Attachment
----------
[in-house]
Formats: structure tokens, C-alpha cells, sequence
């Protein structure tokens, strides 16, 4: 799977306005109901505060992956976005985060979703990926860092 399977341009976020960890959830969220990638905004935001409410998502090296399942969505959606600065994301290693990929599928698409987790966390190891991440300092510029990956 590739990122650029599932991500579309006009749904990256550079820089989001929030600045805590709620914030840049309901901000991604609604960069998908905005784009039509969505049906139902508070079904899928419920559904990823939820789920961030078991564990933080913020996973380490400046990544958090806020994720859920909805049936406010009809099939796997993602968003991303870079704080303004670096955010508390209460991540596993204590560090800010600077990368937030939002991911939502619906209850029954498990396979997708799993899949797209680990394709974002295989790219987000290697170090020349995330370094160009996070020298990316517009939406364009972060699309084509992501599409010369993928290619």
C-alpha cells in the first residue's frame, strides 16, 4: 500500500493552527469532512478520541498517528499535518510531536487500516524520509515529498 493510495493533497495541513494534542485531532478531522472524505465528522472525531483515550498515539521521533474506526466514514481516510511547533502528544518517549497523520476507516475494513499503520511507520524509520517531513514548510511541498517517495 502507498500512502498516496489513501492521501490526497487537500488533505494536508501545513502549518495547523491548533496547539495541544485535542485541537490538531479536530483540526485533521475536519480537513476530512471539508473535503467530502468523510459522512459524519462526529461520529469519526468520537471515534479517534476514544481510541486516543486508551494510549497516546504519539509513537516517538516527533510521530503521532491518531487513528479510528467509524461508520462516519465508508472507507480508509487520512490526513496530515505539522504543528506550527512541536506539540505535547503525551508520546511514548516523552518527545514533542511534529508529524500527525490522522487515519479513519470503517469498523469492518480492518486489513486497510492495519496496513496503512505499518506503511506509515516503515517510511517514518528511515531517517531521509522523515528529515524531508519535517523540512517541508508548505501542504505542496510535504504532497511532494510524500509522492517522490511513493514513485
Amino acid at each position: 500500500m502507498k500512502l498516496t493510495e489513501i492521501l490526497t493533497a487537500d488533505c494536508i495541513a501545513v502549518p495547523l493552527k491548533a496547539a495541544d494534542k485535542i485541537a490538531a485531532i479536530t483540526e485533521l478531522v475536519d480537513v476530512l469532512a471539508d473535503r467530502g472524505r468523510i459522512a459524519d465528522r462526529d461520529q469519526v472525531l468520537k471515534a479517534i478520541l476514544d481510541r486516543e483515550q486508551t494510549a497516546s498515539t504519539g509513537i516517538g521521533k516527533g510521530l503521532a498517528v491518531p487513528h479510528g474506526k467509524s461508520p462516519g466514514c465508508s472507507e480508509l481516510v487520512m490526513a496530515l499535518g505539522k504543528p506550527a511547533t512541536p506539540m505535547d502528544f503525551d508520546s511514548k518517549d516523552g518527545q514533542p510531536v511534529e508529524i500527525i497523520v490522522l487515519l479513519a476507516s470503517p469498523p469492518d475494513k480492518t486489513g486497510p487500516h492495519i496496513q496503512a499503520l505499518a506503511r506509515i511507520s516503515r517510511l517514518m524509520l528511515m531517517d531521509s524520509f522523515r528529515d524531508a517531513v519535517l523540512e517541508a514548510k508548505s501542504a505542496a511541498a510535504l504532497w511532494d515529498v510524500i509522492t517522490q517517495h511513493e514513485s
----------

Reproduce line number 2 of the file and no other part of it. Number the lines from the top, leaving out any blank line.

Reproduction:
Formats: structure tokens, C-alpha cells, sequence